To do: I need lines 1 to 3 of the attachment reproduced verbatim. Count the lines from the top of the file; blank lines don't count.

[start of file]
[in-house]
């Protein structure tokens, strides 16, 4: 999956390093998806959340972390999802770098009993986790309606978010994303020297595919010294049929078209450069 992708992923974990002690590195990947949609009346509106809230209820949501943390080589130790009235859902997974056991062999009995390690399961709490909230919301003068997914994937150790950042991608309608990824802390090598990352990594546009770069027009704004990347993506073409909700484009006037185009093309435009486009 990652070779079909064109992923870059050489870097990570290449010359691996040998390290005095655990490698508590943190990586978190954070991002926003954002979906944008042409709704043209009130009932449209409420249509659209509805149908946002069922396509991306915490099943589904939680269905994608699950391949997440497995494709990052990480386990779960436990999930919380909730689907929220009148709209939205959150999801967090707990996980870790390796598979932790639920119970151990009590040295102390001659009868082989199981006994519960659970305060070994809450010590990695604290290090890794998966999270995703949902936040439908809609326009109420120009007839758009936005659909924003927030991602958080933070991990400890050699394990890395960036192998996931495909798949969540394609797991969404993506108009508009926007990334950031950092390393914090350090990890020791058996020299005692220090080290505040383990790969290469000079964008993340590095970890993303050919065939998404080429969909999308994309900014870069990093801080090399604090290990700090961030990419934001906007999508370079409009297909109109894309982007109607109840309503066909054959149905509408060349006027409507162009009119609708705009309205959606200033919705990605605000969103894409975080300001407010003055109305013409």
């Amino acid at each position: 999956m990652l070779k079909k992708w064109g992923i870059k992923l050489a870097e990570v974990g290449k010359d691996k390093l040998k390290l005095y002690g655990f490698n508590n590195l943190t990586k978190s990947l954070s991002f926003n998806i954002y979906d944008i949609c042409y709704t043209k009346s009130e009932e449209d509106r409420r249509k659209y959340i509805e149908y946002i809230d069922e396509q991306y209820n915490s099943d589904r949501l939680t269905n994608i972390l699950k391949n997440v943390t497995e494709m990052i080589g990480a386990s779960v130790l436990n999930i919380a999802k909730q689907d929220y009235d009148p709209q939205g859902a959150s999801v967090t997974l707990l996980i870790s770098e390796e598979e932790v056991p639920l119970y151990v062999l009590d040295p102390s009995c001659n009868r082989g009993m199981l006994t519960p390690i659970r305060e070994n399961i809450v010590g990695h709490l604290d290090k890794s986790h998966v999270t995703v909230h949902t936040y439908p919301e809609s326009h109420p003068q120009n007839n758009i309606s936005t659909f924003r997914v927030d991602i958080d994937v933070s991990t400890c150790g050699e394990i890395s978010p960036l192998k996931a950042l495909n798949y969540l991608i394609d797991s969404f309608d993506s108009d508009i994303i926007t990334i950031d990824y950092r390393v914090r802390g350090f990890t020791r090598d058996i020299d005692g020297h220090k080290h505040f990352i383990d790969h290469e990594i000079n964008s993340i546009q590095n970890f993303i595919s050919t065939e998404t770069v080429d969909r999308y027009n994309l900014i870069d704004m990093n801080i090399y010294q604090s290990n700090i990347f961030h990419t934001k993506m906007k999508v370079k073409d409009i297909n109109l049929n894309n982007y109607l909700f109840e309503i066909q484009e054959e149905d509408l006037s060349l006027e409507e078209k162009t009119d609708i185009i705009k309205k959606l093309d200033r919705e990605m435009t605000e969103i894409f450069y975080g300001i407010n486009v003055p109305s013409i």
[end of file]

[in-house]
């Protein structure tokens, strides 16, 4: 999956390093998806959340972390999802770098009993986790309606978010994303020297595919010294049929078209450069 992708992923974990002690590195990947949609009346509106809230209820949501943390080589130790009235859902997974056991062999009995390690399961709490909230919301003068997914994937150790950042991608309608990824802390090598990352990594546009770069027009704004990347993506073409909700484009006037185009093309435009486009 990652070779079909064109992923870059050489870097990570290449010359691996040998390290005095655990490698508590943190990586978190954070991002926003954002979906944008042409709704043209009130009932449209409420249509659209509805149908946002069922396509991306915490099943589904939680269905994608699950391949997440497995494709990052990480386990779960436990999930919380909730689907929220009148709209939205959150999801967090707990996980870790390796598979932790639920119970151990009590040295102390001659009868082989199981006994519960659970305060070994809450010590990695604290290090890794998966999270995703949902936040439908809609326009109420120009007839758009936005659909924003927030991602958080933070991990400890050699394990890395960036192998996931495909798949969540394609797991969404993506108009508009926007990334950031950092390393914090350090990890020791058996020299005692220090080290505040383990790969290469000079964008993340590095970890993303050919065939998404080429969909999308994309900014870069990093801080090399604090290990700090961030990419934001906007999508370079409009297909109109894309982007109607109840309503066909054959149905509408060349006027409507162009009119609708705009309205959606200033919705990605605000969103894409975080300001407010003055109305013409």
């Amino acid at each position: 999956m990652l070779k079909k992708w064109g992923i870059k992923l050489a870097e990570v974990g290449k010359d691996k390093l040998k390290l005095y002690g655990f490698n508590n590195l943190t990586k978190s990947l954070s991002f926003n998806i954002y979906d944008i949609c042409y709704t043209k009346s009130e009932e449209d509106r409420r249509k659209y959340i509805e149908y946002i809230d069922e396509q991306y209820n915490s099943d589904r949501l939680t269905n994608i972390l699950k391949n997440v943390t497995e494709m990052i080589g990480a386990s779960v130790l436990n999930i919380a999802k909730q689907d929220y009235d009148p709209q939205g859902a959150s999801v967090t997974l707990l996980i870790s770098e390796e598979e932790v056991p639920l119970y151990v062999l009590d040295p102390s009995c001659n009868r082989g009993m199981l006994t519960p390690i659970r305060e070994n399961i809450v010590g990695h709490l604290d290090k890794s986790h998966v999270t995703v909230h949902t936040y439908p919301e809609s326009h109420p003068q120009n007839n758009i309606s936005t659909f924003r997914v927030d991602i958080d994937v933070s991990t400890c150790g050699e394990i890395s978010p960036l192998k996931a950042l495909n798949y969540l991608i394609d797991s969404f309608d993506s108009d508009i994303i926007t990334i950031d990824y950092r390393v914090r802390g350090f990890t020791r090598d058996i020299d005692g020297h220090k080290h505040f990352i383990d790969h290469e990594i000079n964008s993340i546009q590095n970890f993303i595919s050919t065939e998404t770069v080429d969909r999308y027009n994309l900014i870069d704004m990093n801080i090399y010294q604090s290990n700090i990347f961030h990419t934001k993506m906007k999508v370079k073409d409009i297909n109109l049929n894309n982007y109607l909700f109840e309503i066909q484009e054959e149905d509408l006037s060349l006027e409507e078209k162009t009119d609708i185009i705009k309205k959606l093309d200033r919705e990605m435009t605000e969103i894409f450069y975080g300001i407010n486009v003055p109305s013409i």